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Sunday, July 14, 2019

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First statewide TV debate features senate race candidates

First statewide TV debate features senate race candidates

SHREVEPORT, La. (AP) — Aligned with the party of an unpopular president, U.S. Sen. Mary Landrieu sought to keep her distance from the Obama administration, against claims from her chief Republican challenger Bill Cassidy that a vote to re-elect the Democratic incumbent was a vote for Barack Obama.

The first statewide TV debate featuring all three major contenders in Louisiana's Senate race was held Tuesday, only three weeks before the Nov. 4 election, with the main themes of each campaign in full display.

Landrieu emphasized her years in office and Senate seniority, saying her re-election bid was a referendum on her three terms in office, not Obama's policies.

She defended her vote for Obama's federal health care overhaul, but suggested it needed improvement. She disagreed with Obama's energy policies and talked of her work with multiple presidents over the years, both Republican and Democrat.

"While President Obama is not on the ballot, the future of Louisiana is," Landrieu said at the debate, hosted by Louisiana Public Broadcasting and the Council for A Better Louisiana.

Cassidy, a congressman from Baton Rouge, tied the senator to Obama, repeating his oft-used claim that Landrieu supports the president "97 percent of the time."

"She represents Barack Obama. I represent you," Cassidy said in a packed theater at Centenary College. "Do you want Sen. Landrieu to complete Barack Obama's agenda?"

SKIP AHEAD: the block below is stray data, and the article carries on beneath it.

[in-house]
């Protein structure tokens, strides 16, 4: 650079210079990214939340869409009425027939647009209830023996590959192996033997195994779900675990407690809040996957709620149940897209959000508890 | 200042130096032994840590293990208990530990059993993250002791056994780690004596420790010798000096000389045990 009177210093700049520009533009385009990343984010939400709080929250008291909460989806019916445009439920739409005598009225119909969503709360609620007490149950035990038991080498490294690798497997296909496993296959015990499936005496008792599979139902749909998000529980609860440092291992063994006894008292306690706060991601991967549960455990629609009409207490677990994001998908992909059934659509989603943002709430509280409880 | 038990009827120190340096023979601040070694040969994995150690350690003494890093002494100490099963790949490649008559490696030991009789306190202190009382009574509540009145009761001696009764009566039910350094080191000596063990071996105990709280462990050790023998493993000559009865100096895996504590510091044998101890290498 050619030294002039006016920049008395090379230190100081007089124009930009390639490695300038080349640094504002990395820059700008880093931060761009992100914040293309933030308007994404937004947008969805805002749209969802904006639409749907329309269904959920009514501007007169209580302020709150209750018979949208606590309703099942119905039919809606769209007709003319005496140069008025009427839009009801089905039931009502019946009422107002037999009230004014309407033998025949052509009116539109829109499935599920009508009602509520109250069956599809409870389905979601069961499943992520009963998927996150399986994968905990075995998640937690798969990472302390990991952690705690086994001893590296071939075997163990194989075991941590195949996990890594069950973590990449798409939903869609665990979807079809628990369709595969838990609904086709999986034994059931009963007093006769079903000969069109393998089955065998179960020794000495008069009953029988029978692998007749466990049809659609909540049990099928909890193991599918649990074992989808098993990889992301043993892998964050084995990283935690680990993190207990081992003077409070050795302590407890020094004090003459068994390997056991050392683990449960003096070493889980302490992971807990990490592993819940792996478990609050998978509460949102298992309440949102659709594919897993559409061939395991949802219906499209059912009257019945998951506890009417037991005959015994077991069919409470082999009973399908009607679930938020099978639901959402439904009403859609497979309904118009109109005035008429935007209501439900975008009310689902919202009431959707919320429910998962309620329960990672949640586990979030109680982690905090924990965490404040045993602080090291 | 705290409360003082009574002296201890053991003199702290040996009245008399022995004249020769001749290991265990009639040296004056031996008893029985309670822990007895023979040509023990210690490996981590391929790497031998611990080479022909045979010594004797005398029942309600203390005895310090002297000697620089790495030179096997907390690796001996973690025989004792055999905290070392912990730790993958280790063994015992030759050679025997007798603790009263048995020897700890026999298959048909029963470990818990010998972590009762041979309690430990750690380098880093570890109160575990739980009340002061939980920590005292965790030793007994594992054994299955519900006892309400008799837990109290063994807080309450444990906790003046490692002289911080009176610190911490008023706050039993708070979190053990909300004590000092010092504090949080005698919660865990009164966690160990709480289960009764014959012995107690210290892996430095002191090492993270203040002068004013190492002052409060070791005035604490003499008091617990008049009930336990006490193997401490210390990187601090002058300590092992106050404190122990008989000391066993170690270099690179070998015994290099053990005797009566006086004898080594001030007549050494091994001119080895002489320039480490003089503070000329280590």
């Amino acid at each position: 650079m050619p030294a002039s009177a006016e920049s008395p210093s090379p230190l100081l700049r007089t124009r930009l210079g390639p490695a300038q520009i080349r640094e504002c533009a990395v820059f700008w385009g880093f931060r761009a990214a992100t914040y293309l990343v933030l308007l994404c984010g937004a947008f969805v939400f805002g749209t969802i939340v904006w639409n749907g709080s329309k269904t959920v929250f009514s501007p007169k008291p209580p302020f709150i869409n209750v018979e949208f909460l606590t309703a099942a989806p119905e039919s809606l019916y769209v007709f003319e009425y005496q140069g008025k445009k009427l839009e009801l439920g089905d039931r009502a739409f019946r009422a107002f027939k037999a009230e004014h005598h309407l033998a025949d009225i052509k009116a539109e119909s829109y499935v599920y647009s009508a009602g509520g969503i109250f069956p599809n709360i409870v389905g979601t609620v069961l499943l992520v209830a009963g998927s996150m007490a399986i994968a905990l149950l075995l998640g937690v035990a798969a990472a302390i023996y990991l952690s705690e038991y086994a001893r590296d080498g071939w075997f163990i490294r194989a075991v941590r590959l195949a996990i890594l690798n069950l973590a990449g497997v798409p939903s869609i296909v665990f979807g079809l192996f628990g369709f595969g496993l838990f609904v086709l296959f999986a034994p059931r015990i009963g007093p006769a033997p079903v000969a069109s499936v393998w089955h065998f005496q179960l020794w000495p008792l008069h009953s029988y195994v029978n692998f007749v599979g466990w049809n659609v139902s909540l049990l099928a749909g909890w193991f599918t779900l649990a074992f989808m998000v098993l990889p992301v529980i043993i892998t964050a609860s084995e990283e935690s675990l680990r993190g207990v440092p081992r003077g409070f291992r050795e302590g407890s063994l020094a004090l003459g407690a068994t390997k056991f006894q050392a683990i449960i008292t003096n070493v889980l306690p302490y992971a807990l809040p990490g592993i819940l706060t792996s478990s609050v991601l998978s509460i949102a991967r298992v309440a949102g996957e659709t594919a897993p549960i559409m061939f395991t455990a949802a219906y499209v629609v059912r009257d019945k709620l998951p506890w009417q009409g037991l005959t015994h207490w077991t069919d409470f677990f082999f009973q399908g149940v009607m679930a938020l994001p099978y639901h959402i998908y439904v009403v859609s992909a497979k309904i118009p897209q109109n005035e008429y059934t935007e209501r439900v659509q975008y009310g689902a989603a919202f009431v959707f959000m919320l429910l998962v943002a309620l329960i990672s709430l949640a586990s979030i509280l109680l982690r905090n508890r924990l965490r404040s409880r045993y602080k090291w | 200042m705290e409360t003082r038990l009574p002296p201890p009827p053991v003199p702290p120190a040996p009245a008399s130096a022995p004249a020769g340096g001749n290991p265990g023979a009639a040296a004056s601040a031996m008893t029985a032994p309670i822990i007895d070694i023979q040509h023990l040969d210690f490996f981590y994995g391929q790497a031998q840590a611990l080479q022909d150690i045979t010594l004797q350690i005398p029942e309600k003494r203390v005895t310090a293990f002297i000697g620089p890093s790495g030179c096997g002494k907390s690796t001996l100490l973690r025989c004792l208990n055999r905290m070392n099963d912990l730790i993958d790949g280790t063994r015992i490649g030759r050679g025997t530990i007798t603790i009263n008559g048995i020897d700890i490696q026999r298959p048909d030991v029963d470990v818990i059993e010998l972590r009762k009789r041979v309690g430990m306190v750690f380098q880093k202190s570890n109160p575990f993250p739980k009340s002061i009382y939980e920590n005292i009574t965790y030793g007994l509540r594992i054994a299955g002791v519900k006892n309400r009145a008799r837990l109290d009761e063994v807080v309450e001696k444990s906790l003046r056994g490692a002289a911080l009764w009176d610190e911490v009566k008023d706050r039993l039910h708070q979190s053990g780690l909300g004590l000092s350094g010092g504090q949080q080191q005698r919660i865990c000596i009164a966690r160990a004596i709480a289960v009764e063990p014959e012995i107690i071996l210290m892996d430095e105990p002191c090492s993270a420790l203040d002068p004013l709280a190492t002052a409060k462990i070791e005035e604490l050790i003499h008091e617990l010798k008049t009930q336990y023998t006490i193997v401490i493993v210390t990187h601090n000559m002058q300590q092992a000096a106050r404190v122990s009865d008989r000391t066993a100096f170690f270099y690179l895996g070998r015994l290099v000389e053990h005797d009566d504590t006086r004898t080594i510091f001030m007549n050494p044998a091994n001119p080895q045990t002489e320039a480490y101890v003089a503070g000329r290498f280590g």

GOP candidate and tea party favorite Rob Maness positioned himself as the Washington outsider and the most conservative candidate in the race.

"Our future is in danger from poor leadership from career politicians," he said.

Asked to rate Obama's performance on a scale up to 10, Landrieu gave him a "6 to 7," saying "he's had some really tough issues to deal with." Cassidy and Maness gave the president's performance a zero.

Landrieu is targeted nationally by Republicans in their effort to retake control of the Senate. Polls show no candidate is projected to exceed the 50 percent voter support needed to win in November. The race is expected to be decided in a Dec. 6 runoff between Landrieu and Cassidy.

Outside of the federal health care revamp and their opinion of the president's performance, the sharpest policy differences in Tuesday's debate came over entitlement programs for the elderly.

Both Cassidy and Landrieu accused each other of supporting cuts to the popular Medicare program. Landrieu said her chief Republican rival wants to turn Medicare into a "voucher program" that would harm benefits, while Cassidy said the Democratic senator cut Medicare when she voted for Obama's signature health care overhaul.

Maness said he didn't support either approach, but failed to offer an idea of his own to keep the program solvent for the long term.

On Social Security, Cassidy struck a different tone from his opponents. He said while he opposes changing the program for existing beneficiaries and those near retirement age, he supports increasing the age before younger people can receive a Social Security check.

Maness and Landrieu both criticized Cassidy for voting for a budget proposal that would raise the Social Security retirement age to 70, saying they opposed the idea.

On other issues, both Landrieu and Maness opposed the legalization of medical marijuana while Cassidy said he supports it. The two Republicans said they backed a constitutional amendment requiring Congress to balance the nation's budget, while Landrieu said she wouldn't vote for the proposal.

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